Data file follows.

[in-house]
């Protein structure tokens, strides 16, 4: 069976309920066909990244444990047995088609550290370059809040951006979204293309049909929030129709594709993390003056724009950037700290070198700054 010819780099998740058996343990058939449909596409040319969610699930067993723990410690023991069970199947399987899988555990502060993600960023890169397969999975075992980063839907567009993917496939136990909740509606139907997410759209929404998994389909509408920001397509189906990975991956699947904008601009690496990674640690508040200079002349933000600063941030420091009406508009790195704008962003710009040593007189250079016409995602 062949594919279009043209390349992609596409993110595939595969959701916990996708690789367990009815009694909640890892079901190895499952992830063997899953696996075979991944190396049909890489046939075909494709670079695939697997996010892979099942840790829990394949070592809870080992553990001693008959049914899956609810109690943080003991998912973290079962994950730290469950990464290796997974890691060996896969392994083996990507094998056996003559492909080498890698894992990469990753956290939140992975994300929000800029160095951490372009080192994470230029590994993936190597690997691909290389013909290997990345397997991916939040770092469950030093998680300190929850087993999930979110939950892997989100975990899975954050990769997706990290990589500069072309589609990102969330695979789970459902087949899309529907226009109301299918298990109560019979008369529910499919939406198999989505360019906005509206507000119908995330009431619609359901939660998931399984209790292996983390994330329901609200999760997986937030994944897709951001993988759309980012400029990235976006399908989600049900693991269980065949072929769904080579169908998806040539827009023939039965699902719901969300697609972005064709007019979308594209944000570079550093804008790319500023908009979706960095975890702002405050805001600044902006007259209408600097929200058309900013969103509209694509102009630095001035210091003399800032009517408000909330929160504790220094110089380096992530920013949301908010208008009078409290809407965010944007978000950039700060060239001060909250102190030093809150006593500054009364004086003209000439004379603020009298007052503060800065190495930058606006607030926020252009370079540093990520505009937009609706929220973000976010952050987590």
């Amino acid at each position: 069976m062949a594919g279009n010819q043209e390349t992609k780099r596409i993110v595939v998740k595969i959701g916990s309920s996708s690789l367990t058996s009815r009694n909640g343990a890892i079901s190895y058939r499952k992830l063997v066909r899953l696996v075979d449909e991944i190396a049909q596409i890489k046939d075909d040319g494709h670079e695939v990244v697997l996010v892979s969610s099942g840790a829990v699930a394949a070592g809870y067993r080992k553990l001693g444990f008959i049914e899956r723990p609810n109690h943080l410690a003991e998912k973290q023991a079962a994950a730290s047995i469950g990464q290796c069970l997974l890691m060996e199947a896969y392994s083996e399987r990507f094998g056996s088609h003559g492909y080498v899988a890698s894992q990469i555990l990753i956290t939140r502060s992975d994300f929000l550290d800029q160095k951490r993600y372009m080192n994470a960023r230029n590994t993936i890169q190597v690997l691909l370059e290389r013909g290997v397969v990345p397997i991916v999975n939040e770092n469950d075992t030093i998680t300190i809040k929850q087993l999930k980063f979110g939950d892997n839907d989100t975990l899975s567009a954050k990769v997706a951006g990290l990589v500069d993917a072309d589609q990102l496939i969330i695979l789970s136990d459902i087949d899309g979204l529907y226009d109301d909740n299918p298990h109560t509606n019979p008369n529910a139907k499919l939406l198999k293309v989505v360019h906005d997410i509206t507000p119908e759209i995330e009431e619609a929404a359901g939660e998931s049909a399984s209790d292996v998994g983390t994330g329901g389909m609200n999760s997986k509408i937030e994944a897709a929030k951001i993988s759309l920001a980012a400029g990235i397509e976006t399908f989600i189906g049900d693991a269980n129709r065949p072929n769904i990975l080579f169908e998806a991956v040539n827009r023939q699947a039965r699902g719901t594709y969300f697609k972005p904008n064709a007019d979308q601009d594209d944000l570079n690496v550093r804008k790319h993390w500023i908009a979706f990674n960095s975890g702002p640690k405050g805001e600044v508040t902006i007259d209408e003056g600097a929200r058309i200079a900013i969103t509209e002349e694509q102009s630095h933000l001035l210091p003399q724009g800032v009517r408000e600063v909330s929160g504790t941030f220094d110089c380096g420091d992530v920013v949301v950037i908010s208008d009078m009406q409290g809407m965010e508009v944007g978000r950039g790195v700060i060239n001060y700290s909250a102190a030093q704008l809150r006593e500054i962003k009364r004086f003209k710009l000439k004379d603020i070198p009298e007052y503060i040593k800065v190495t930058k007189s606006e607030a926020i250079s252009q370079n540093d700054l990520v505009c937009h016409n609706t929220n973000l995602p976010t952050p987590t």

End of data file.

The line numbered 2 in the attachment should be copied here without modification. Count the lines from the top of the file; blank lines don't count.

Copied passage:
């Protein structure tokens, strides 16, 4: 069976309920066909990244444990047995088609550290370059809040951006979204293309049909929030129709594709993390003056724009950037700290070198700054 010819780099998740058996343990058939449909596409040319969610699930067993723990410690023991069970199947399987899988555990502060993600960023890169397969999975075992980063839907567009993917496939136990909740509606139907997410759209929404998994389909509408920001397509189906990975991956699947904008601009690496990674640690508040200079002349933000600063941030420091009406508009790195704008962003710009040593007189250079016409995602 062949594919279009043209390349992609596409993110595939595969959701916990996708690789367990009815009694909640890892079901190895499952992830063997899953696996075979991944190396049909890489046939075909494709670079695939697997996010892979099942840790829990394949070592809870080992553990001693008959049914899956609810109690943080003991998912973290079962994950730290469950990464290796997974890691060996896969392994083996990507094998056996003559492909080498890698894992990469990753956290939140992975994300929000800029160095951490372009080192994470230029590994993936190597690997691909290389013909290997990345397997991916939040770092469950030093998680300190929850087993999930979110939950892997989100975990899975954050990769997706990290990589500069072309589609990102969330695979789970459902087949899309529907226009109301299918298990109560019979008369529910499919939406198999989505360019906005509206507000119908995330009431619609359901939660998931399984209790292996983390994330329901609200999760997986937030994944897709951001993988759309980012400029990235976006399908989600049900693991269980065949072929769904080579169908998806040539827009023939039965699902719901969300697609972005064709007019979308594209944000570079550093804008790319500023908009979706960095975890702002405050805001600044902006007259209408600097929200058309900013969103509209694509102009630095001035210091003399800032009517408000909330929160504790220094110089380096992530920013949301908010208008009078409290809407965010944007978000950039700060060239001060909250102190030093809150006593500054009364004086003209000439004379603020009298007052503060800065190495930058606006607030926020252009370079540093990520505009937009609706929220973000976010952050987590």